Sunday, May 13, 2012


I don't really understand dandelions.  It seems that they either are sporting yellow floral heads or are a globular array of wispy seed parachutes ready for dispersal in the wind.  I'm not sure how they get from one stage to the other.  The yellow flowerets do not make very interesting photographic subjects, but the seed heads offer some possibilities from a black and white perspective.

They also present interesting choices from the point of view of depth of field.  At the level of macro photography, it is difficult to keep all of the seed head in good focus, as the seed parachutes closest to the lens are, relatively speaking, quite a bit closer than those at the periphery of the seed head.  The following unedited photo illustrates this point.

This shot was taken at an aperture of f/10.  The focus is on the seeds in the center of the flower, which are closest to the lens.  But this leaves the seeds at the periphery out of focus.  Increasing depth of field by reducing the aperture would require a longer exposure, risking movement in the breeze.  It would also create unwanted background clutter.  I chose to crop the shot down to just the central seeds, which were in good focus.  I also converted it to a B&W.  Here is the result.

I think this makes an interesting abstract.  I feel that, even though the focus for the seeds toward the periphery is falling off, the focus for the central seeds carries the shot.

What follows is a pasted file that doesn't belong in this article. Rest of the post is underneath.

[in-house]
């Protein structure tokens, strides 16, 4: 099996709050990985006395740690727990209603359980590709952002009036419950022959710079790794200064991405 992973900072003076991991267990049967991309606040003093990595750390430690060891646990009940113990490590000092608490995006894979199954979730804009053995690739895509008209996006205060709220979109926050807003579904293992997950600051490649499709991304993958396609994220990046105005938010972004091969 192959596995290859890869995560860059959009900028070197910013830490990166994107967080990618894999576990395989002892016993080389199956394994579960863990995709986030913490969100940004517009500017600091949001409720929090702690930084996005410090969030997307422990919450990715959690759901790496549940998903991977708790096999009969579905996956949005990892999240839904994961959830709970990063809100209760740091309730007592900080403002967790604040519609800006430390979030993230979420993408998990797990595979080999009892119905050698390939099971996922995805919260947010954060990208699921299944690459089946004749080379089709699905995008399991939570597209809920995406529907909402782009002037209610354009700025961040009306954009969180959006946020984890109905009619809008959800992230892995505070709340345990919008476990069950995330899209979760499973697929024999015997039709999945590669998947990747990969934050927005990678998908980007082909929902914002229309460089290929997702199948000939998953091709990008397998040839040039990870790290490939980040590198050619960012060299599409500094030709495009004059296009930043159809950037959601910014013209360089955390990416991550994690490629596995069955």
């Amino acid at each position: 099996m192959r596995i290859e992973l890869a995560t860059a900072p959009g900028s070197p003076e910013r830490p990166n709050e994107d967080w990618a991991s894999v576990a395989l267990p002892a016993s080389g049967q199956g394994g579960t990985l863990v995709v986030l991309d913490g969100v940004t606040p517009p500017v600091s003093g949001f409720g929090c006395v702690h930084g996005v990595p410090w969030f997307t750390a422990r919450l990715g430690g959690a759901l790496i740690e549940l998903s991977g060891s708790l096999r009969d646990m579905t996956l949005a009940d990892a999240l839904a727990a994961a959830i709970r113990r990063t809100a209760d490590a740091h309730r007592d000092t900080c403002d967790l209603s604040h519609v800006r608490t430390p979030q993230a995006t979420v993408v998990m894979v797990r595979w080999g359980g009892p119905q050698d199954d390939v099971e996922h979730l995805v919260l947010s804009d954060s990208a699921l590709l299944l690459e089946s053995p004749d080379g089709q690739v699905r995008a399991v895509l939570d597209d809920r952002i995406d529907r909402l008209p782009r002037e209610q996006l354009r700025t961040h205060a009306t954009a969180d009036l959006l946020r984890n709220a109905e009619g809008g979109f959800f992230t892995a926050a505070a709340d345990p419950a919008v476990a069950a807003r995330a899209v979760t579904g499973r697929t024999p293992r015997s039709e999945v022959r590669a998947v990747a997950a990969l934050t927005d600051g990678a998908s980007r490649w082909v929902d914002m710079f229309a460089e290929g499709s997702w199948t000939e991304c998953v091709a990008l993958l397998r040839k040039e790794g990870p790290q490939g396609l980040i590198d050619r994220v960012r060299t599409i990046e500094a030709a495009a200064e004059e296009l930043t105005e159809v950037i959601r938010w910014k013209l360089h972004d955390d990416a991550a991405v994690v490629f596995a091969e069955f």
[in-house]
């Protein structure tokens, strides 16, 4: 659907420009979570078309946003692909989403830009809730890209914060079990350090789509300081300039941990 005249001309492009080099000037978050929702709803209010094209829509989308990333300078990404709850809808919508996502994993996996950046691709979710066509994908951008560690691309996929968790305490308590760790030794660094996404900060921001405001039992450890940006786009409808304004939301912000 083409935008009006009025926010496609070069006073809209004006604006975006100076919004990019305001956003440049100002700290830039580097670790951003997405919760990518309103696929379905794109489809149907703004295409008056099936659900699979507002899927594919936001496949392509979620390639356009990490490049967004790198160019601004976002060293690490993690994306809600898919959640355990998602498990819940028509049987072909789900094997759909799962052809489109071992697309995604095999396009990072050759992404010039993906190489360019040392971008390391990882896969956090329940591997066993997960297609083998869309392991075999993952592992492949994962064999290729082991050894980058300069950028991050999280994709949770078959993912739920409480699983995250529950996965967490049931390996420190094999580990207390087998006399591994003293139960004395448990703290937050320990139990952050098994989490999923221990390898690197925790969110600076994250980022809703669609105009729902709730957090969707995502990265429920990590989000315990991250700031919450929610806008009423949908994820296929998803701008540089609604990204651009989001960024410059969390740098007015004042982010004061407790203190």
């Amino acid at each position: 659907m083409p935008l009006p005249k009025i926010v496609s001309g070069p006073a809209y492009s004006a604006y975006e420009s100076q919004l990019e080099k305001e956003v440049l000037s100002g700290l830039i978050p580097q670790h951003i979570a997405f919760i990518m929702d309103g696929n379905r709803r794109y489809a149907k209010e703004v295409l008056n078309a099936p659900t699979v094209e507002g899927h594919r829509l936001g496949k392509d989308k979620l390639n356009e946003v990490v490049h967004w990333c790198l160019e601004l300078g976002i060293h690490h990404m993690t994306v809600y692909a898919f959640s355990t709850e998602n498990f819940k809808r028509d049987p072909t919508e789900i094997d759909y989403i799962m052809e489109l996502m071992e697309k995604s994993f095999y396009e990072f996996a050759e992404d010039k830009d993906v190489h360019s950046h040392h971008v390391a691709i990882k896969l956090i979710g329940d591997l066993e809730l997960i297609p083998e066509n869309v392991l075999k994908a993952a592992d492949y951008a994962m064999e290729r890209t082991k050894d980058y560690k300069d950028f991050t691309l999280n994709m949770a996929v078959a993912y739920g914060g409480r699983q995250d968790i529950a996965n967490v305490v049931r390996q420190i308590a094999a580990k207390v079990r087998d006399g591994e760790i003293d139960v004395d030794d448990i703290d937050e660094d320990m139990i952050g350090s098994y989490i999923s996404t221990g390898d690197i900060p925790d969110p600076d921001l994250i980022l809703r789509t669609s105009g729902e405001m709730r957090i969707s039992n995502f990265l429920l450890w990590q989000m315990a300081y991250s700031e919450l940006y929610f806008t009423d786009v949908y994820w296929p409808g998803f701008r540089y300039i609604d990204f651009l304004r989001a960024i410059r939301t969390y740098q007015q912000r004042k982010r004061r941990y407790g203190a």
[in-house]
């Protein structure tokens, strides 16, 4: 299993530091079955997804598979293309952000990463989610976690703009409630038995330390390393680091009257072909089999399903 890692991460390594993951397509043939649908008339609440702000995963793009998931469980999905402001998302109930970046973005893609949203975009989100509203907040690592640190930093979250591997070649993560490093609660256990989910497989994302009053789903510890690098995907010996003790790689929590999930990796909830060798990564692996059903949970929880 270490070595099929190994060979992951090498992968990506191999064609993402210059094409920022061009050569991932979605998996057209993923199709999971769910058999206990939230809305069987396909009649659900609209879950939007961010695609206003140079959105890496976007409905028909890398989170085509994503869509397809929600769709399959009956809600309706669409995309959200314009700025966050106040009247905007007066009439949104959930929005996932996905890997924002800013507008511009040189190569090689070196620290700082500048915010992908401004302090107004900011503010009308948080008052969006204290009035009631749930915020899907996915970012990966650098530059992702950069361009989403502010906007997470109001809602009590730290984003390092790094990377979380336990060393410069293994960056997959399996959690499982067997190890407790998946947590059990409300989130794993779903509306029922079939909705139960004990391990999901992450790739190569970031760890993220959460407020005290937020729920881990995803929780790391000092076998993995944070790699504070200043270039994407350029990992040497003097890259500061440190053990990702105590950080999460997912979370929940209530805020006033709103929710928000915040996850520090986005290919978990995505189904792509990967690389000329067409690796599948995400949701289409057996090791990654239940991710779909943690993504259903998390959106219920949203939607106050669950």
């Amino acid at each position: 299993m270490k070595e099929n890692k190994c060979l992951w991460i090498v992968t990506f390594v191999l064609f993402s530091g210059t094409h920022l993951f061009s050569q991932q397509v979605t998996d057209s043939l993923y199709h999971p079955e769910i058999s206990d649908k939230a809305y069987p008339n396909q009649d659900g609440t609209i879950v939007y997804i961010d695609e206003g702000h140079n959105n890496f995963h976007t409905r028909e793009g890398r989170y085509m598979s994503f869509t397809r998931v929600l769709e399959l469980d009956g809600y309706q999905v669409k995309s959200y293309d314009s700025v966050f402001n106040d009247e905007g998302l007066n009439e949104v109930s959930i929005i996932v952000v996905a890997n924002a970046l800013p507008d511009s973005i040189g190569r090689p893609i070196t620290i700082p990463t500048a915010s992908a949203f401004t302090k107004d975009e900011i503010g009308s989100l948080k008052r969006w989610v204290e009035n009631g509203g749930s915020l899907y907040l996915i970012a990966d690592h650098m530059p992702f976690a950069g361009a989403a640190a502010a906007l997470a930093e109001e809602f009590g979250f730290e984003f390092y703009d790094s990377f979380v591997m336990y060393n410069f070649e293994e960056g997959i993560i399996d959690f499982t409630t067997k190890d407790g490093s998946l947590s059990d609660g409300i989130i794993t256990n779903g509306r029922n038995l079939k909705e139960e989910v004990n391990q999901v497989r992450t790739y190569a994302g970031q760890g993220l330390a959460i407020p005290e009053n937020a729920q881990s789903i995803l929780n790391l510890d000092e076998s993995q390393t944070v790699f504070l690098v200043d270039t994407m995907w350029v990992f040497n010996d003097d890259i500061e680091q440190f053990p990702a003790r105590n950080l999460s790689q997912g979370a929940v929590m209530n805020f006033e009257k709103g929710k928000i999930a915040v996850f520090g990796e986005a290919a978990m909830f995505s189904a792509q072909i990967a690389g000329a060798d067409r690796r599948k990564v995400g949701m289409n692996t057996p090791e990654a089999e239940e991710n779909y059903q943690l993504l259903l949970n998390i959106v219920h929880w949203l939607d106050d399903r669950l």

Another way to handle the depth of field problem is to find a dandelion whose top seeds have already been blown off, so that the peripheral seeds are the same distance from the lens as the flower's center "post."  If no dandelions with such a configuration are available, you can always create one by carefully plucking off the seeds on the top of the flower.  Here is an example.

This photo, shot at an aperture of f/11, reflects that a lot of the seeds are in quite good focus.  Here is another shot of the same flower taken at a wide open aperture of f/3.5.

I like the first shot a bit better, but I think this shot works fairly well also.  I wish the light spot at around 11 o'clock was not there, but there is no easy way to remove it.

Sometimes more than just the top of the seed head is missing.  The solution then is to crop the shot even more tightly, as in the following.

There is good resolution throughout the upper "surface" of this image, taken at an aperture of f/13.  I particularly like the lighting on the base of the seeds in the very center of this image.  It helps too that they are in excellent focus.  To take advantage of this, I cropped this shot more, and placed the image at the top of this post.

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